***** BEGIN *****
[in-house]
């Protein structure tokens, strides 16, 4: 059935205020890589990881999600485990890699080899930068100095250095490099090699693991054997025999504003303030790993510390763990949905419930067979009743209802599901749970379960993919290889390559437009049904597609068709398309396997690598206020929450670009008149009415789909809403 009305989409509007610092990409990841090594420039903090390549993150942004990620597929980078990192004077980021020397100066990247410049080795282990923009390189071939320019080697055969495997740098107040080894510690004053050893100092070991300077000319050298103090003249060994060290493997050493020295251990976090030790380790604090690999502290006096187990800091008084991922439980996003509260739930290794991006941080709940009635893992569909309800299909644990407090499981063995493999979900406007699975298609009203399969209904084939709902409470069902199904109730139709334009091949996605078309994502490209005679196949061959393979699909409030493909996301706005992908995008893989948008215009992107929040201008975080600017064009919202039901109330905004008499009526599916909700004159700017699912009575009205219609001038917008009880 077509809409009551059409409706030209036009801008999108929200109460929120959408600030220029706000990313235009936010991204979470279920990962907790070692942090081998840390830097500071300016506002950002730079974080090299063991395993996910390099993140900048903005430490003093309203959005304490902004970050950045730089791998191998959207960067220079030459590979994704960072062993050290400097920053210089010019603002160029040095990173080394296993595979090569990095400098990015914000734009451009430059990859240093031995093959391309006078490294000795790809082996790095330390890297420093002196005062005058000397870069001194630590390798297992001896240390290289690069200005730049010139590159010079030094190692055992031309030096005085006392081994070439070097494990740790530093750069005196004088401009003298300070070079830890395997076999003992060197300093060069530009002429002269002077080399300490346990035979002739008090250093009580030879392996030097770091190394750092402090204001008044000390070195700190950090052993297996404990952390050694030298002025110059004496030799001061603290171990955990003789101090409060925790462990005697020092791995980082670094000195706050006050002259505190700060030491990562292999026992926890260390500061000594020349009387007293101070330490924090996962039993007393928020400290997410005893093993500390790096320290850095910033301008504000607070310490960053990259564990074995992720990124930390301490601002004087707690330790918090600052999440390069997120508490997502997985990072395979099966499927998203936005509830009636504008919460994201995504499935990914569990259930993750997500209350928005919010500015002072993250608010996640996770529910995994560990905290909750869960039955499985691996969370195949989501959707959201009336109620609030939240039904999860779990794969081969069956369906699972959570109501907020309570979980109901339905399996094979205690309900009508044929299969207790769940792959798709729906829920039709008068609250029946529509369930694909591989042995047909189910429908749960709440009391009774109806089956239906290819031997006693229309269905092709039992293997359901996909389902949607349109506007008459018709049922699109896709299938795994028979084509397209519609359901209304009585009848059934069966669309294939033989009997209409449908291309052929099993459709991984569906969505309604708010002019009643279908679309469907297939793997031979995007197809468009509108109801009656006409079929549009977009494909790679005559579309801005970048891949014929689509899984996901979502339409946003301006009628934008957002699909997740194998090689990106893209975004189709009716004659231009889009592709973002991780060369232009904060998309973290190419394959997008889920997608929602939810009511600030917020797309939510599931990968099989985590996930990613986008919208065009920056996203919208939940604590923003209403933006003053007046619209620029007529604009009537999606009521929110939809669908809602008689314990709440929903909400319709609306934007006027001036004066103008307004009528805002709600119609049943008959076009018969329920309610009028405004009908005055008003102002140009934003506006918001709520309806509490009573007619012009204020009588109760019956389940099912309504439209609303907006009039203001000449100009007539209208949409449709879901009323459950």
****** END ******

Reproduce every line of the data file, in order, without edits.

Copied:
[in-house]
């Protein structure tokens, strides 16, 4: 059935205020890589990881999600485990890699080899930068100095250095490099090699693991054997025999504003303030790993510390763990949905419930067979009743209802599901749970379960993919290889390559437009049904597609068709398309396997690598206020929450670009008149009415789909809403 009305989409509007610092990409990841090594420039903090390549993150942004990620597929980078990192004077980021020397100066990247410049080795282990923009390189071939320019080697055969495997740098107040080894510690004053050893100092070991300077000319050298103090003249060994060290493997050493020295251990976090030790380790604090690999502290006096187990800091008084991922439980996003509260739930290794991006941080709940009635893992569909309800299909644990407090499981063995493999979900406007699975298609009203399969209904084939709902409470069902199904109730139709334009091949996605078309994502490209005679196949061959393979699909409030493909996301706005992908995008893989948008215009992107929040201008975080600017064009919202039901109330905004008499009526599916909700004159700017699912009575009205219609001038917008009880 077509809409009551059409409706030209036009801008999108929200109460929120959408600030220029706000990313235009936010991204979470279920990962907790070692942090081998840390830097500071300016506002950002730079974080090299063991395993996910390099993140900048903005430490003093309203959005304490902004970050950045730089791998191998959207960067220079030459590979994704960072062993050290400097920053210089010019603002160029040095990173080394296993595979090569990095400098990015914000734009451009430059990859240093031995093959391309006078490294000795790809082996790095330390890297420093002196005062005058000397870069001194630590390798297992001896240390290289690069200005730049010139590159010079030094190692055992031309030096005085006392081994070439070097494990740790530093750069005196004088401009003298300070070079830890395997076999003992060197300093060069530009002429002269002077080399300490346990035979002739008090250093009580030879392996030097770091190394750092402090204001008044000390070195700190950090052993297996404990952390050694030298002025110059004496030799001061603290171990955990003789101090409060925790462990005697020092791995980082670094000195706050006050002259505190700060030491990562292999026992926890260390500061000594020349009387007293101070330490924090996962039993007393928020400290997410005893093993500390790096320290850095910033301008504000607070310490960053990259564990074995992720990124930390301490601002004087707690330790918090600052999440390069997120508490997502997985990072395979099966499927998203936005509830009636504008919460994201995504499935990914569990259930993750997500209350928005919010500015002072993250608010996640996770529910995994560990905290909750869960039955499985691996969370195949989501959707959201009336109620609030939240039904999860779990794969081969069956369906699972959570109501907020309570979980109901339905399996094979205690309900009508044929299969207790769940792959798709729906829920039709008068609250029946529509369930694909591989042995047909189910429908749960709440009391009774109806089956239906290819031997006693229309269905092709039992293997359901996909389902949607349109506007008459018709049922699109896709299938795994028979084509397209519609359901209304009585009848059934069966669309294939033989009997209409449908291309052929099993459709991984569906969505309604708010002019009643279908679309469907297939793997031979995007197809468009509108109801009656006409079929549009977009494909790679005559579309801005970048891949014929689509899984996901979502339409946003301006009628934008957002699909997740194998090689990106893209975004189709009716004659231009889009592709973002991780060369232009904060998309973290190419394959997008889920997608929602939810009511600030917020797309939510599931990968099989985590996930990613986008919208065009920056996203919208939940604590923003209403933006003053007046619209620029007529604009009537999606009521929110939809669908809602008689314990709440929903909400319709609306934007006027001036004066103008307004009528805002709600119609049943008959076009018969329920309610009028405004009908005055008003102002140009934003506006918001709520309806509490009573007619012009204020009588109760019956389940099912309504439209609303907006009039203001000449100009007539209208949409449709879901009323459950």